I hear the anguish in people’s voices; an individual has worked for the Federal Government, or the Postal Service, for 20+ years; “I’m not lazy”, “I’ve worked all of my life”, “I gave my Agency the best, each day”, “I am not asking for a hand-out.”  No justification is needed.  No defense is needed.  Disability retirement is not welfare; it is not a hand-out; it is a benefit which was part of the employment package which your employer — the Federal Government — offered to you, when you applied for the job.  You could have applied for a private sector job, and received a higher offer of monetary compensation, but with lesser benefits.  A Federal employee who accepts a Federal or Postal position, does so with the understanding that the monetary compensation may be lesser, but the total package of benefits makes it worthwhile.  Some of those benefits are considered as “safety-net” benefits, and disability retirement is one of those.  No justification is needed.  No defense is needed.  You worked hard; you gave it your best; it is time to take that benefit which you earned, and move on to another phase of your career, your life, and your contribution to society –which yet remains in abundance.  Your best days are yet to come.

Sincerely,

Robert R. McGill, Esquire

OPM Disability Retirement: This Economy & Opportunities

I have written and emphasized this issue before, but it is an issue which must be reiterated, re-emphasized, and re-stated: those who file for and obtain disability retirement do not need to feel like their lives are being retired. This is not an admission or an acknowledgment of an end; rather, it is an opportunity for a beginning. Federal Disability Retirement is merely a time when one sector of one’s life is about to move on into a different sector and phase of one’s life. It is merely a concession that the long and productive career which one has enjoyed, is simply no longer the “best fit”, and it is time to go on and move on into another sector of life. Thus, a disability retirement annuitant has the opportunity, even in this tough economy, to look into multiple other and future opportunities. A disability annuitant has multiple advantages in this economy: excellent health insurance that is carried; an annuity which allows for him/her to work part or full time; the ability to pick and choose the opportunities; and a professional background and resume of a long and excellent career in the Federal sector. Disability retirement is an option and an opportunity; it is not the “end” of a career; rather, it is the beginning of a future opportunity.

Sincerely,

Robert R. McGill, Esquire

Federal Disability Retirement: The Agency

I have written on this particular topic in the past, but certain issues seem to be “recurring thematic issues” which need constant vigilance in approaching it in the proper manner. Filing for disability retirement requires an affirmation of two foundational hurdles: (1) acknowledgment and acceptance that one has reached a point in one’s life that he/she can no longer perform one or more of the essential elements of one’s job.  This is the “psychological hurdle” which must be overcome.  And, (2) dealing with the Agency — trying to get the Agency to be “on your side” or, short of that, to render any potential agency action to become irrelevant or inconsequential. 

As to the first hurdle, the Federal employee must always remember that filing for disability retirement is not a “shameful” thing — it is a pragmatic business decision:  No longer a good “fit” for one’s job, it is a benefit which one has had as part of the “employment package” that one accepted when one became a Federal employee.  Remember that, in the private sector, an employee may get a greater salary compensation package; in the Federal government, the employment package includes more than salary:  it includes health insurance, life insurance, disability retirement benefits, annual & sick leave, etc.  Filing for disability retirement is simply part of that compensation package.  As to the second, once an employee decides to file for disability retirement, it is important to try and convince the Agency that any adverse actions contemplated (putting you on a PIP; suspension actions; negative performance ratings; contemplated removal actions, etc.) will be vigorously contested — unless it is removal based upon a medical inability to perform one’s job.   Hurdles often arise through inaction and fear; this is your life; take the affirmative road, and begin tackling the issues “head-on”.  The time to file for disability retirement is now — not tomorrow.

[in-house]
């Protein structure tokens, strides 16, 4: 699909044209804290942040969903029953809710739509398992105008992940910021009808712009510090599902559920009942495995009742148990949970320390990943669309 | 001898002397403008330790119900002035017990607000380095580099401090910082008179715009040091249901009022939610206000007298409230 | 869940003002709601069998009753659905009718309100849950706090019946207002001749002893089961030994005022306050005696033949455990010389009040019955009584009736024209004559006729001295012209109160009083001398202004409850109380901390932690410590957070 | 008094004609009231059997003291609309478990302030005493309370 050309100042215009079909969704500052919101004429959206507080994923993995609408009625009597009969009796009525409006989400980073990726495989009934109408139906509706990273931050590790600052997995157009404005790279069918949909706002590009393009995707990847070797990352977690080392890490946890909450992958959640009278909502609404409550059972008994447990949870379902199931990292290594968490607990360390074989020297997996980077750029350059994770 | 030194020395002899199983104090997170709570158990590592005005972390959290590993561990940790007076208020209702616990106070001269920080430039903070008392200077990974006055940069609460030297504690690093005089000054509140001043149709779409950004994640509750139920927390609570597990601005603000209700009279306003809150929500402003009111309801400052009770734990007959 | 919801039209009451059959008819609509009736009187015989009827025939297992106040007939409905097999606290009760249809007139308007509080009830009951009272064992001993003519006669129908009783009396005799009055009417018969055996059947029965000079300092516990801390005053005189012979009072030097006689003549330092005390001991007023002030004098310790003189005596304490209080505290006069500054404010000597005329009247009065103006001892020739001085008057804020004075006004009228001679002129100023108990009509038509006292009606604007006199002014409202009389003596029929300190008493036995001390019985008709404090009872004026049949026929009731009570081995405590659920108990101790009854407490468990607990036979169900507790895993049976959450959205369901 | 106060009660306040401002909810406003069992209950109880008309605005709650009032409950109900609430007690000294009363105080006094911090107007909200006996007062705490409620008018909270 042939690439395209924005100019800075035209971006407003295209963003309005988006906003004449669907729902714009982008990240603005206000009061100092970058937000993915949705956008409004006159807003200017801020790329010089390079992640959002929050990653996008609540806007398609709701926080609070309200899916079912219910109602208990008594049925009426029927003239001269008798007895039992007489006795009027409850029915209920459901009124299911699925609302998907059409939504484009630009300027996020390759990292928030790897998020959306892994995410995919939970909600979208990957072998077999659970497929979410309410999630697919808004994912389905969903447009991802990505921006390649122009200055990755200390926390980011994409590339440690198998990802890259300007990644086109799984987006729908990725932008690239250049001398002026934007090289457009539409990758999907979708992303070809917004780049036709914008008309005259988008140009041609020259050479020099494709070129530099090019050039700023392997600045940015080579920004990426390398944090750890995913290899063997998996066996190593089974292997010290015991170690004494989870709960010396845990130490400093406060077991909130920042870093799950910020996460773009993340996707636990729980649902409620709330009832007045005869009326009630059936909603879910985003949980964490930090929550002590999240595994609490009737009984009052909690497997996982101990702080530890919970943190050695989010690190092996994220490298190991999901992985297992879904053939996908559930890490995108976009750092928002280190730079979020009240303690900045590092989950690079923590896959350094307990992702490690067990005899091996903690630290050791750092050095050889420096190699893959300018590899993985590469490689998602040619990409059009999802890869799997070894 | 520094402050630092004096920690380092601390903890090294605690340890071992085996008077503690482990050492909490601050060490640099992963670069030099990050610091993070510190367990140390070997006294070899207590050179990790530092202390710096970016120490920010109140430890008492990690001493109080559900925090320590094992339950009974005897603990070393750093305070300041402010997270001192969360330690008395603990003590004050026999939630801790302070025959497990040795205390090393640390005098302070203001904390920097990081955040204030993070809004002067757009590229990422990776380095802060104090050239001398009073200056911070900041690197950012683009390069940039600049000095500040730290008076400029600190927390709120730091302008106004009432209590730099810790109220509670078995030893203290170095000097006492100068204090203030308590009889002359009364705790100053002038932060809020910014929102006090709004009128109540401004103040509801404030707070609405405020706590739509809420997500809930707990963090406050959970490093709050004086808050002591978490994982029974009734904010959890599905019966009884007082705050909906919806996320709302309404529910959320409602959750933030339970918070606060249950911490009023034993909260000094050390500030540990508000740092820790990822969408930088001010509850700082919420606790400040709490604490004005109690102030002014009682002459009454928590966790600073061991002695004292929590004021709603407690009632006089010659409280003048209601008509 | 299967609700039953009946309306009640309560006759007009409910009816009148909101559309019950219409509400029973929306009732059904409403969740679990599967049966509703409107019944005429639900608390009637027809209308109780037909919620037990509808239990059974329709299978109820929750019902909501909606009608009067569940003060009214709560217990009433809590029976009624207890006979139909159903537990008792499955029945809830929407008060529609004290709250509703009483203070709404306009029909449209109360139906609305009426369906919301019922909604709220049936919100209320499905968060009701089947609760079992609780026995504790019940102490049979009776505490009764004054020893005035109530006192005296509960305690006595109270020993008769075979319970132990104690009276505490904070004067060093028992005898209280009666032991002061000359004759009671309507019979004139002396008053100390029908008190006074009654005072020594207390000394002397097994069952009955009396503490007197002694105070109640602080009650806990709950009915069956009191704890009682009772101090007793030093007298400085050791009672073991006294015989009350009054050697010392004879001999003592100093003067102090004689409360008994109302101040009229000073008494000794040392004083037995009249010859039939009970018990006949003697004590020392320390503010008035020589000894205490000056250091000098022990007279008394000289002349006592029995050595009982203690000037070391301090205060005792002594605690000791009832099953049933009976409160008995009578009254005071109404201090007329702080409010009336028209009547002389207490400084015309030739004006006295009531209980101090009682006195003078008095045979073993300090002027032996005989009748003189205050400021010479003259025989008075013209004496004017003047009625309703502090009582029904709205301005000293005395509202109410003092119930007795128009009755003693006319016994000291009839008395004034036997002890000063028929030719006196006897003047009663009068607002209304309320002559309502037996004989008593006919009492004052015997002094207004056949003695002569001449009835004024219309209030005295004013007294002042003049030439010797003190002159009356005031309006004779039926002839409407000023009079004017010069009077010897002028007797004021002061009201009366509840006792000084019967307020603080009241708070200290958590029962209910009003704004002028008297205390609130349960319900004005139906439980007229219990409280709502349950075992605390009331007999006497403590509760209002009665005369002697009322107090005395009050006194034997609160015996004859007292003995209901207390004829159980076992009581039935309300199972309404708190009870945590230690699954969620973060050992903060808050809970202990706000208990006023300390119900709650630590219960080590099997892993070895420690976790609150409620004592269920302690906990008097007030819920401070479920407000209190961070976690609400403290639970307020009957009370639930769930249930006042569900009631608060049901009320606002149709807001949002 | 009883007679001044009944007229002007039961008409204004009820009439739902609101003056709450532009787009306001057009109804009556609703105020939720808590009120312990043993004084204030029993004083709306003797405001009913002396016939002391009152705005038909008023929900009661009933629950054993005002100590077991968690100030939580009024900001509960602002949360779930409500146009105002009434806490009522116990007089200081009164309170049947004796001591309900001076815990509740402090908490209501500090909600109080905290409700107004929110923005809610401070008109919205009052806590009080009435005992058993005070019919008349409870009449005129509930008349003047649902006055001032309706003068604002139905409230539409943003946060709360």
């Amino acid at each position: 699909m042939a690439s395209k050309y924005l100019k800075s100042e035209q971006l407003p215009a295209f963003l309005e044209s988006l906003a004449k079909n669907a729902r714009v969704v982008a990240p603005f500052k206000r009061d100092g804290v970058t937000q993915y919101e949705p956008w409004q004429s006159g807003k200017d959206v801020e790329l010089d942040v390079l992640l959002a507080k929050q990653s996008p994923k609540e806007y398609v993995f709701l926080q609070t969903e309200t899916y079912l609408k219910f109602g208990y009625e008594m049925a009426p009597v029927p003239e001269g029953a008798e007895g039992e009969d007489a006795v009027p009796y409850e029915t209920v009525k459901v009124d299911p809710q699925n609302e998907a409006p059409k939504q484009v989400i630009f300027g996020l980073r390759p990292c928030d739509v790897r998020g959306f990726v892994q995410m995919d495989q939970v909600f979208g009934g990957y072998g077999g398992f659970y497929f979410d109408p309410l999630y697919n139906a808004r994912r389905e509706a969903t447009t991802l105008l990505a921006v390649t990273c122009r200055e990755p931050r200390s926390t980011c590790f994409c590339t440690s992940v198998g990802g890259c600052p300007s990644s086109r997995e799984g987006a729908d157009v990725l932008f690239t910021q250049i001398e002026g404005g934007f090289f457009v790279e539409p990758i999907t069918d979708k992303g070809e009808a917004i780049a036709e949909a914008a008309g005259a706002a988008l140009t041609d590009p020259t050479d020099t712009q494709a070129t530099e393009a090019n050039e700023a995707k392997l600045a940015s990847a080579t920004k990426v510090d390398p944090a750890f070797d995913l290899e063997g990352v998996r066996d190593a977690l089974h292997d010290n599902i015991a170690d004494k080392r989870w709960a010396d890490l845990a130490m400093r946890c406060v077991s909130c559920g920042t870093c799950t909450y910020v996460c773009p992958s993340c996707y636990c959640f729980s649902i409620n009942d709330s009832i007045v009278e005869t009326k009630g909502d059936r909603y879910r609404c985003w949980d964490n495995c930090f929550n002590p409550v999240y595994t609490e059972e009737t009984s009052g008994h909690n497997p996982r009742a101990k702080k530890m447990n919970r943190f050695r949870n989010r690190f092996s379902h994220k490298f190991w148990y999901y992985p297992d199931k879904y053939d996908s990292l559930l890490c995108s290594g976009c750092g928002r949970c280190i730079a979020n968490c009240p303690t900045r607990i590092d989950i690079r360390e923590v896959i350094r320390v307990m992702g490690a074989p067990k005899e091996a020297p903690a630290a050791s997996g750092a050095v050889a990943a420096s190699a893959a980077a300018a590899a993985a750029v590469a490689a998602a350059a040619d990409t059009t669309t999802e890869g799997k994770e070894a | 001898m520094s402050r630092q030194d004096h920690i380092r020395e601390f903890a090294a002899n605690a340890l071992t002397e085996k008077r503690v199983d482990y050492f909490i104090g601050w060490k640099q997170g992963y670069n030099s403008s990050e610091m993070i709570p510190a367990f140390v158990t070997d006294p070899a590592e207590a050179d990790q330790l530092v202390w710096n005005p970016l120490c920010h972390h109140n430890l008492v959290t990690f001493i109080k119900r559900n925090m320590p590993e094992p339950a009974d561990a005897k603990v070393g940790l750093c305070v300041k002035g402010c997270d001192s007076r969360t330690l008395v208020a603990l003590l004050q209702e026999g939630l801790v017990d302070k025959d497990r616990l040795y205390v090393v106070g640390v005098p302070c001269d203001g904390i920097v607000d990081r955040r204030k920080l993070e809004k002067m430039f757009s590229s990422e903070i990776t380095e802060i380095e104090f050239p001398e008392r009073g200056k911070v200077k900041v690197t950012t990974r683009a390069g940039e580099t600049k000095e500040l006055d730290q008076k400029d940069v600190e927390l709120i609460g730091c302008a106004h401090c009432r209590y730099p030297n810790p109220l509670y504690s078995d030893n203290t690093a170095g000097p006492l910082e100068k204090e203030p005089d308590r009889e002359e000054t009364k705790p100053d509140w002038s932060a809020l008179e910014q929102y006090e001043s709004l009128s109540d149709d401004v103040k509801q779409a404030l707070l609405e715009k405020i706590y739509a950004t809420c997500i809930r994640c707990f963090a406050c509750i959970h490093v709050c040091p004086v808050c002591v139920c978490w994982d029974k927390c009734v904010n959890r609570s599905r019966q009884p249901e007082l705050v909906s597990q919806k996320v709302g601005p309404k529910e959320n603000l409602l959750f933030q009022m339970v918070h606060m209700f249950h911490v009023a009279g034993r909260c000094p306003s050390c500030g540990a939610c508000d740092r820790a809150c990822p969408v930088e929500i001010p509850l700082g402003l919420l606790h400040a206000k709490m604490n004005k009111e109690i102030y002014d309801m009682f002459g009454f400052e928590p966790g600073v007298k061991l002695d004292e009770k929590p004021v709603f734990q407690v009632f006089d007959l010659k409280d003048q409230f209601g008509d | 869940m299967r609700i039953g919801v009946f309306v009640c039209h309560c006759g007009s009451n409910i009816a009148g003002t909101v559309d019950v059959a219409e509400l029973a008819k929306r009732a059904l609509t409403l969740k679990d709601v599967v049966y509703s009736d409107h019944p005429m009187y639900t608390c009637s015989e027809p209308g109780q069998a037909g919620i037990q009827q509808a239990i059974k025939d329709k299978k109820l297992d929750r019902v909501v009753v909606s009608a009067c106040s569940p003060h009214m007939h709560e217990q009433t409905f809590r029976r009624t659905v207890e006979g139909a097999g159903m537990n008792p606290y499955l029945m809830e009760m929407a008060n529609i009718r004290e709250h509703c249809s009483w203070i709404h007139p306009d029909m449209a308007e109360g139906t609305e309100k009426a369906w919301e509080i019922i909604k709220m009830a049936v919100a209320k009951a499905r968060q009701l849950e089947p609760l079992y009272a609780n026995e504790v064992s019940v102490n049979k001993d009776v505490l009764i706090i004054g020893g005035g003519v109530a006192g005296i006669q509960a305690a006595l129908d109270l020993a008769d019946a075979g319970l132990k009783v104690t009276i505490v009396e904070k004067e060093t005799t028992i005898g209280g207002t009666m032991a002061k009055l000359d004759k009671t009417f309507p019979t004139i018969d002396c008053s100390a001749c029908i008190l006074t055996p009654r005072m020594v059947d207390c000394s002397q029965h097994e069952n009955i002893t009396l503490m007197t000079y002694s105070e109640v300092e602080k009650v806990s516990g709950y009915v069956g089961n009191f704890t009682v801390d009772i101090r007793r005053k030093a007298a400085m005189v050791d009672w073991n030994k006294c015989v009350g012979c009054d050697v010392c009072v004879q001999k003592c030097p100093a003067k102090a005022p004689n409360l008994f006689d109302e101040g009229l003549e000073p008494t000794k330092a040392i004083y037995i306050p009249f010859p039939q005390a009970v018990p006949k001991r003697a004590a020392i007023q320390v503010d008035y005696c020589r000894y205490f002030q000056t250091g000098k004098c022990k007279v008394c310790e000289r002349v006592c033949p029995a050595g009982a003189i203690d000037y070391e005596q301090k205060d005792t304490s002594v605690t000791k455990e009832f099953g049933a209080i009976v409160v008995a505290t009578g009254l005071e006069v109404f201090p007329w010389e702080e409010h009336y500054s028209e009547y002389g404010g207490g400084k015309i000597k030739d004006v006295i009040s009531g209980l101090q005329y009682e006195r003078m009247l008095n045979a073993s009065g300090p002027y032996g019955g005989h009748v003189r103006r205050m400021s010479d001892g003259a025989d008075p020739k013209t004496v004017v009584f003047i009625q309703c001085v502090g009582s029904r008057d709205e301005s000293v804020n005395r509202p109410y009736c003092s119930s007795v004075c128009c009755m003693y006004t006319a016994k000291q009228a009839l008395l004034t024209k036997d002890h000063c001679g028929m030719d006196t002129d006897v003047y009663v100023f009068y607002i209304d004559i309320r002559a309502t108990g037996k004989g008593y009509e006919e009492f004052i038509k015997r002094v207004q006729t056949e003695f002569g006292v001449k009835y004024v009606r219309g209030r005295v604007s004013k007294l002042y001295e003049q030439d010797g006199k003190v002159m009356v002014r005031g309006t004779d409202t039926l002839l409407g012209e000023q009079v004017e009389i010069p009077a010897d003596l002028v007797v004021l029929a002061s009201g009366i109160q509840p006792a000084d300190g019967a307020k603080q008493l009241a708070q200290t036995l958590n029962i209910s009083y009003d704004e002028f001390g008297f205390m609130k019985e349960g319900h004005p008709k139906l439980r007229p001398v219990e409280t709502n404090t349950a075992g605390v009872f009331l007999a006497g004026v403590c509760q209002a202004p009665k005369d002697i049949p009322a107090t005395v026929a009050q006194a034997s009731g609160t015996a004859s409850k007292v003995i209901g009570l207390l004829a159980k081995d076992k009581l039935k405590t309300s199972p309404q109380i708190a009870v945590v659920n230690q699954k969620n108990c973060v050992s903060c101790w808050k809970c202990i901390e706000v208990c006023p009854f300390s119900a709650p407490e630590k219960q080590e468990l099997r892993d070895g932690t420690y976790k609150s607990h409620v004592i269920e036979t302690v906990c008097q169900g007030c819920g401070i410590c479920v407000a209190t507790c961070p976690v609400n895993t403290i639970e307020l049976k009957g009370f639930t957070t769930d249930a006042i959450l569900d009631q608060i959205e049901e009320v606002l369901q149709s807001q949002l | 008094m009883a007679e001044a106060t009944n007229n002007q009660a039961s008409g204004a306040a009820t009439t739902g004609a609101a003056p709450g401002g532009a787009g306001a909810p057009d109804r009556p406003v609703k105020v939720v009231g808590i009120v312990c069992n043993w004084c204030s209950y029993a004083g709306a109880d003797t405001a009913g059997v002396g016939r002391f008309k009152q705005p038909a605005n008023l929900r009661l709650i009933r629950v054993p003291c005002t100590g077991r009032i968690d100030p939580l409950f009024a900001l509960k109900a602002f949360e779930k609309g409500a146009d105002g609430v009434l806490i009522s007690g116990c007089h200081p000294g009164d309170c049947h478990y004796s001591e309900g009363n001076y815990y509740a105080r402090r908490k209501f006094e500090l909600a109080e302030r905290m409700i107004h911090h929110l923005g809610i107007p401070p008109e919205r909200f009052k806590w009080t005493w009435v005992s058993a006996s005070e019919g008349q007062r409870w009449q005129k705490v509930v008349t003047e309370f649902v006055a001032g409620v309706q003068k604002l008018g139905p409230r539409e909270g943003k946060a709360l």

Sincerely,

Robert R. McGill, Esquire

OPM Disability Retirements: The Remainder of the Year

Thanksgiving is now over. There are barely 4 weeks before Christmas. Yet, for those who are considering filing for disability retirement, time is not the issue; rather, it is whether or not a Federal employee is able to persist in continuing his or her employment before the time of recognition comes. Recognition comes, generally speaking, in three steps: A constant struggle with a medical condition, and the impediment such a medical condition creates, either in being able to come to work consistently, or in being able to perform the essential elements of the job sufficiently. Second, an awareness that weekends and evenings are no longer a time of respite or enjoyment; rather, it is a time to recuperate from the work week. And third, the psychological wall, of not wanting to acknowledge that one has a medical condition such that one can no longer perform at the level that one expects of one’s self. Remember this: disability retirement is a benefit you earned when you worked with loyalty for the many years you have. It does not mean that you cannot be productive in some other employment or capacity; and, certainly, you never want to continue to work such that, upon reaching retirement, you are so debilitated that you cannot enjoy your remaining years of retirement. The year is coming to a close. One’s lifetime of accomplishments, however, extends far beyond the end of a fiscal year.

Sincerely,

Robert R. McGill, Esquire